State lawsuit over missing funeral funds expands
The state is suing the mortgage holder and officers of RightStar Hawaii Management Inc. over $20 million missing from a trust account used to pay for funeral services at cemeteries on Oahu, Maui and the Big Island.
The state added Nevada finance company Vestin Mortgage Inc., RightStar President John Dooley, company Secretary and Treasurer Kathy Hoover, and RightStar Director Richard Bricka yesterday to a lawsuit it filed in November 2004 seeking full accounting of all RightStar trust accounts.
Also named in the original lawsuit is RightStar's former trustees, including former Gov. John Waihee.
The state action is in response to a lawsuit filed Friday by Vestin alleging the state is blocking its attempts to foreclose on RightStar properties until it takes responsibility for the missing $20 million.
Vestin claims it is the state's fault the trust is short of the money because it failed to properly monitor RightStar's accounts and actions. RightStar properties include Valley of the Temples in Kaneohe, Homelani Memorial Park and Kona Memorial Park on the Big Island, and Maui Memorial Park.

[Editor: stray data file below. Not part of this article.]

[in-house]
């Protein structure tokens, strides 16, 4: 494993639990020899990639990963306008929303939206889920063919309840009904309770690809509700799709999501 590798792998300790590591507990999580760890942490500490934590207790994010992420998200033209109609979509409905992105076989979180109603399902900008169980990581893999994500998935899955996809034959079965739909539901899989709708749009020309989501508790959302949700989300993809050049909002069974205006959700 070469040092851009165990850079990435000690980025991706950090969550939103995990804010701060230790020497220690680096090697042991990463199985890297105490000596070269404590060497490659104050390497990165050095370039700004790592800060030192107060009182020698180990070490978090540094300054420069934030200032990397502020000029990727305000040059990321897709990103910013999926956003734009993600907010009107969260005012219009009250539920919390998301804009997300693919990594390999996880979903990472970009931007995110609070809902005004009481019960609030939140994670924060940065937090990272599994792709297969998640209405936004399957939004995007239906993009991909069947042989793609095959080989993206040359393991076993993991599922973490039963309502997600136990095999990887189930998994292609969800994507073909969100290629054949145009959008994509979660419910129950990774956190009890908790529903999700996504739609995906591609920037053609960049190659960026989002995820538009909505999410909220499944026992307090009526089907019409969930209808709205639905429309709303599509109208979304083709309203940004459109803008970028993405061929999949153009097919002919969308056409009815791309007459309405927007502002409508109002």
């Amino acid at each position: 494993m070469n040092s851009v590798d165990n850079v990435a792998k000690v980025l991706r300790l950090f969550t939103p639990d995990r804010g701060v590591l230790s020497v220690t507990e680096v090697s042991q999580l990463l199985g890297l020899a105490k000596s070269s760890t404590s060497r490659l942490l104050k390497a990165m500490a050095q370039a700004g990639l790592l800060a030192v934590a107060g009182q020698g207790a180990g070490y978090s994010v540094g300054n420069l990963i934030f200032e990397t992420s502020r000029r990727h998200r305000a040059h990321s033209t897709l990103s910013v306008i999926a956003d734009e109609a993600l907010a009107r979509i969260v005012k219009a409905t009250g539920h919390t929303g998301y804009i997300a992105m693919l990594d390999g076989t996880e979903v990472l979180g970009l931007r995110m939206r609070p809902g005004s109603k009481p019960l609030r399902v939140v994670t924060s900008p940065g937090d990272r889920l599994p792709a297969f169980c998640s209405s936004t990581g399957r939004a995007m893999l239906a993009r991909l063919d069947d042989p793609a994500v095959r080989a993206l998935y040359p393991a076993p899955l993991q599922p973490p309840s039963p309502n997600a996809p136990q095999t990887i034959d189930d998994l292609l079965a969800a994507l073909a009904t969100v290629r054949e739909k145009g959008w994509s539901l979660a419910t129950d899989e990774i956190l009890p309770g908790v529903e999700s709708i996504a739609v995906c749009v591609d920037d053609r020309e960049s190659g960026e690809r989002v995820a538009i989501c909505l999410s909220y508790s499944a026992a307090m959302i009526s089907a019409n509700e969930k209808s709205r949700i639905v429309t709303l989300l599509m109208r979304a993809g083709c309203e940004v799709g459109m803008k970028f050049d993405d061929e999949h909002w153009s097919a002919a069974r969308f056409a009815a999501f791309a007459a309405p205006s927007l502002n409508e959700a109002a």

The state claims Vestin knew or should have known that $20 million the former trustees invested in Vestin Fund II LLC, which is managed by Vestin Mortgage, came from RightStar's funeral services trust fund.
State law requires funeral service operators to deposit 70 percent of the money paid by customers into trust accounts. Disbursements are allowed only for funeral and interment services or for refunds.
"Every dime that Vestin Mortgage received was the result of distribution approved by the trustees, including former Gov. Waihee. Vestin never had any reason to believe the money it received was improperly paid," said Paul Alston, Vestin's attorney.
Alston said Vestin did not cause or engineer improper investments by RightStar.
The state lawsuit said Vestin required RightStar to make the $20 million investment to secure the $34 million loan to buy the company from the former owners.